Ah, but that’s the next holocaust.  The holocaust that’s going on today also follows the same principle.  If it’s still unseen in the womb, then killing it is just an abortion.  If it has left the womb and we can see it, then killing the thing is murder, deserving of harsh punishment.  The reason is simply that once we have seen it and done some face time, it ceases to be merely a baby and begins quite swiftly to become a Johnny or a Jennifer.  To see and interact personally is to develop a relationship.  The closer we get, the more human it becomes, until it seems less like the member of a species and becomes, rather, its own species entirely.  A pack of wild dogs is just a menace, but your dog, Rover, is a family member.

The further apart we drift, the closer we get to killing each other.

Every good Christian wants a deep and abiding relationship with God.  Simply put, we want to be something better than just another unit of this anthill.  We want to be something irreplaceable to the one who made us.  The fact is, we always were, and we always will be.  We already have that kind of significance to our omniscient creator.  The only variable is in whether or not we seek to reciprocate that relationship.  The less we know and appreciate God, the quicker we are to kill him.  In this is the key to our own salvation, for we cannot ever really kill God.  The more shallow the relationship, the more likely we are to put him out of our lives when convenience doesn’t suit.  We attempt to kill God by removing him from our world, and those who try generally succeed.  Such is Hell.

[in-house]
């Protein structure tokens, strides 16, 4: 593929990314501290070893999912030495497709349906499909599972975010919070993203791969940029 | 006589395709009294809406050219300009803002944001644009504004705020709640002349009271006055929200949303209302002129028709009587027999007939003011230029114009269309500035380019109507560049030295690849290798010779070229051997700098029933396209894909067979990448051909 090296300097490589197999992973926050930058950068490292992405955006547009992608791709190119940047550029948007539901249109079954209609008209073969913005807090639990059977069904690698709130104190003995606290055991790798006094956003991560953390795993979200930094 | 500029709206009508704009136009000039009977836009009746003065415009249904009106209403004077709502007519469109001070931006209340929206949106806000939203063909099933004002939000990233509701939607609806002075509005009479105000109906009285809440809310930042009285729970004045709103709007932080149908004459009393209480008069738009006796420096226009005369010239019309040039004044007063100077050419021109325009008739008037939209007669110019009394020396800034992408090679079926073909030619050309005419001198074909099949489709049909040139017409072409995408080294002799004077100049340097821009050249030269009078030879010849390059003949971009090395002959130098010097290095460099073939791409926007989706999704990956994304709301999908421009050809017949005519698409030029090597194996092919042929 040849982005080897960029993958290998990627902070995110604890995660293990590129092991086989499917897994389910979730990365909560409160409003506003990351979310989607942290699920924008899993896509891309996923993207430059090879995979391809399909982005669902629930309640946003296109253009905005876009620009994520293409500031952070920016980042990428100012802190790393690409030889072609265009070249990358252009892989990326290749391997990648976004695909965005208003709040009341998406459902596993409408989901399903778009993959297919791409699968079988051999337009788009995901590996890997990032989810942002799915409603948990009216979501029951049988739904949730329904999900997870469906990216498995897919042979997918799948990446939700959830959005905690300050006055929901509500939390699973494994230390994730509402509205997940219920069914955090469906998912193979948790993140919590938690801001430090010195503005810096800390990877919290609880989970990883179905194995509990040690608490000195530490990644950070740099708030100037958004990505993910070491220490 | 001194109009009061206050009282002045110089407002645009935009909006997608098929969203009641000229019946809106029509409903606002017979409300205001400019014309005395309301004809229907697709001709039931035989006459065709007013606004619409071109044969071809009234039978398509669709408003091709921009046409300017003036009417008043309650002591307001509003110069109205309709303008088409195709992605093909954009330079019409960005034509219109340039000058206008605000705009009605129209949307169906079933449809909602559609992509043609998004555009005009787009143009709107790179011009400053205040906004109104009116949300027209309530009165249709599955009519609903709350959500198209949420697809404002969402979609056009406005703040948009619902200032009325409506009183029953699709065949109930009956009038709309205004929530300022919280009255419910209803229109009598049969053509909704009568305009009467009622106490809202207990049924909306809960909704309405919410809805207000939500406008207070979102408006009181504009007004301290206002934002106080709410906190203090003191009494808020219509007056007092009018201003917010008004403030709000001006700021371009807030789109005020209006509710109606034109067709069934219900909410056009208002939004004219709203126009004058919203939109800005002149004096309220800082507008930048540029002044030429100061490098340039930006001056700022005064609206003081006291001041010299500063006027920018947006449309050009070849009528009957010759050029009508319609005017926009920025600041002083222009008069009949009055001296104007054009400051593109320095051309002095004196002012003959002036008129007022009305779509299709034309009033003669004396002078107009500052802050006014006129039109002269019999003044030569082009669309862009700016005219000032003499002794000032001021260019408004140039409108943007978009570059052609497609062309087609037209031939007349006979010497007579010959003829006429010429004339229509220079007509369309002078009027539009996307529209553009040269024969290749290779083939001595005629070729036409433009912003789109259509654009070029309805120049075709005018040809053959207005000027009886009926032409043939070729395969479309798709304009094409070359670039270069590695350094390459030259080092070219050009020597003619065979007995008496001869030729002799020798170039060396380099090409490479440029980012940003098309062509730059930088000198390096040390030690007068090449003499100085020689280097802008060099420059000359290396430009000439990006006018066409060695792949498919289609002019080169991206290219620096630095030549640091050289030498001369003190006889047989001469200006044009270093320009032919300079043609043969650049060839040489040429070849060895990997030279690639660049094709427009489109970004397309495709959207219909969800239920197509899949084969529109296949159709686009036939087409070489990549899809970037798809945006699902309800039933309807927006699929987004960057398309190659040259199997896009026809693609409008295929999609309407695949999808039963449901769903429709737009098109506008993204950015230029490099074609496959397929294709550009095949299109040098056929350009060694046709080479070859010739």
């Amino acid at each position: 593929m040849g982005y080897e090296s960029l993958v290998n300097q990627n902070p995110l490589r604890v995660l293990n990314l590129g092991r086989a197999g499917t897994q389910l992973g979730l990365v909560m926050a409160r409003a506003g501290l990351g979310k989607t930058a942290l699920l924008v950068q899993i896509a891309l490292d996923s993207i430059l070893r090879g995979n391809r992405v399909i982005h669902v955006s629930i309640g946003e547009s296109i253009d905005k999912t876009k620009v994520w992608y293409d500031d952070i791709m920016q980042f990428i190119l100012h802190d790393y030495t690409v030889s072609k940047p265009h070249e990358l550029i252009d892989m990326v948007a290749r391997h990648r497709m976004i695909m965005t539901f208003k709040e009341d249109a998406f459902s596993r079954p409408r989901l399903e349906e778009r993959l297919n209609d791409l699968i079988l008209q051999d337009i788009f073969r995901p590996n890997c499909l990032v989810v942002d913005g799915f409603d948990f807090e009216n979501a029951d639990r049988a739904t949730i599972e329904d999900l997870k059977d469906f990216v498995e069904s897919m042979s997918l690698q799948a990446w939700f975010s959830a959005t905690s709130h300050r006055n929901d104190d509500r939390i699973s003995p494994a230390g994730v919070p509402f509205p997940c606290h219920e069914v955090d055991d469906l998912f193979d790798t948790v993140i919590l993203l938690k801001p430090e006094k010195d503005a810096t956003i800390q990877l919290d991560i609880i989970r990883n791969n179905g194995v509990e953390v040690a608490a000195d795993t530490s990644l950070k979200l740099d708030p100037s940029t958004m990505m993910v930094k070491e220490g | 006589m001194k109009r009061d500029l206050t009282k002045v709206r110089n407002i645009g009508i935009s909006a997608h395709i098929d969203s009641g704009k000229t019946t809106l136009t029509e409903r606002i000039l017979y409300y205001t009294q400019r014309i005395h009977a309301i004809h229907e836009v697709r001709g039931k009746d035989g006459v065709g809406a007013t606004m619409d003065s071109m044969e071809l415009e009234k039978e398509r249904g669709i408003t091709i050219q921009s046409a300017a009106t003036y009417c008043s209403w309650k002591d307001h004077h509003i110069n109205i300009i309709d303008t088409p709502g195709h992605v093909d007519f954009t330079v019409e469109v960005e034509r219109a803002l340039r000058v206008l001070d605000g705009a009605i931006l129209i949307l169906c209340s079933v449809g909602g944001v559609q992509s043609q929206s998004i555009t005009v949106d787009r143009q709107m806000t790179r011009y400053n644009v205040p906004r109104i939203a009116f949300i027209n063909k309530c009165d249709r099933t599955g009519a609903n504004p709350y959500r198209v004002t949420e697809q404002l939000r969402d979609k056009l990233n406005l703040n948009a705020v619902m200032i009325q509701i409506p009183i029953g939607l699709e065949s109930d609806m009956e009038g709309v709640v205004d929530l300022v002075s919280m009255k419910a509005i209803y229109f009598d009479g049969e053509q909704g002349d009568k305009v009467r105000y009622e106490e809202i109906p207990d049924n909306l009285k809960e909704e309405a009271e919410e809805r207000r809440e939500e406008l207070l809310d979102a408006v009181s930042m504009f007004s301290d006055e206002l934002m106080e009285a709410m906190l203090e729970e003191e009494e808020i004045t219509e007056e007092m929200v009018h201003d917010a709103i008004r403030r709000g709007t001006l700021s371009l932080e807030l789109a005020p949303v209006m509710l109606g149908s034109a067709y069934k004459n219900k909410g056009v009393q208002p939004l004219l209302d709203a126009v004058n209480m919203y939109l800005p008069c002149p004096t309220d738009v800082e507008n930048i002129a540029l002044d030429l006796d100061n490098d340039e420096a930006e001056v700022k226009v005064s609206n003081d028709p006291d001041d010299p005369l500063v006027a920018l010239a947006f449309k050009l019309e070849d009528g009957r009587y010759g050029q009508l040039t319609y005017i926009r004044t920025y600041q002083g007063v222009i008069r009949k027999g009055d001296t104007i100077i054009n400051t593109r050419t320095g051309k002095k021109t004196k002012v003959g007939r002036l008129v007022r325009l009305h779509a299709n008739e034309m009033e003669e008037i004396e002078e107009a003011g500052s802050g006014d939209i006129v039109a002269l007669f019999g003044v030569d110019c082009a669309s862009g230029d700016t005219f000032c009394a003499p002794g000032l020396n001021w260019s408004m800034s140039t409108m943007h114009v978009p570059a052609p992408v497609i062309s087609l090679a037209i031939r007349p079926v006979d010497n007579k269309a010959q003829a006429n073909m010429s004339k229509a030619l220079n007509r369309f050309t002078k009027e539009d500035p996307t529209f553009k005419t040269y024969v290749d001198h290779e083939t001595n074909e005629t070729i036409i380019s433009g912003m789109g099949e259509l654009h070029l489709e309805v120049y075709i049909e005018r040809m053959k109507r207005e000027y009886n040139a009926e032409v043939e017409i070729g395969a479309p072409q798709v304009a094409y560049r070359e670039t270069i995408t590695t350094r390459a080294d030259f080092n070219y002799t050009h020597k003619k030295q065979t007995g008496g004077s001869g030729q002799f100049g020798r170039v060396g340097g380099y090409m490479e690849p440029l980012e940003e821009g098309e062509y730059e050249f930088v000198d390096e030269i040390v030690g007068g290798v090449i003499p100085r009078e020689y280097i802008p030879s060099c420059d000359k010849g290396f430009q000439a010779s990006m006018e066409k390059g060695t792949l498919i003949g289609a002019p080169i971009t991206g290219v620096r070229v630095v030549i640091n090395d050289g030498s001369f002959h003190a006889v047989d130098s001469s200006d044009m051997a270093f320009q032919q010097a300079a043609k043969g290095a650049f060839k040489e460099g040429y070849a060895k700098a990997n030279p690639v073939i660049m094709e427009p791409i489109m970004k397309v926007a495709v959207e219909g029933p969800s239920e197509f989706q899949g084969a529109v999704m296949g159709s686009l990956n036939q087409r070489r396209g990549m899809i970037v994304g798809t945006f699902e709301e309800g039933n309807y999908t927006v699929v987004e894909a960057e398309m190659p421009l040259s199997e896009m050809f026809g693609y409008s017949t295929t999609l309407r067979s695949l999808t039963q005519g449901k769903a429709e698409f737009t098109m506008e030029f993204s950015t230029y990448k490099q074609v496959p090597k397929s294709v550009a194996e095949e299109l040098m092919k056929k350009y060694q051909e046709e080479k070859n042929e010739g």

So, here I am, waiting for that KSD301 thermostat, so I can finally fix the church’s other coffee maker.  Hopefully, I can resist the urge to make a several-gallon pot of coffee, just for myself, simply because I can.  The next time someone asks me why I bother, I’m going to say that I really love my coffee, but I’m going to explain that I believe in fixing things when reasonably possible, rather than discarding them.  In an age where even people are swiftly becoming disposable, I find myself reacting to this trend by doing little things to repair rather than replace.





A Thumb to the Wind; awaiting a coming storm

6 11 2010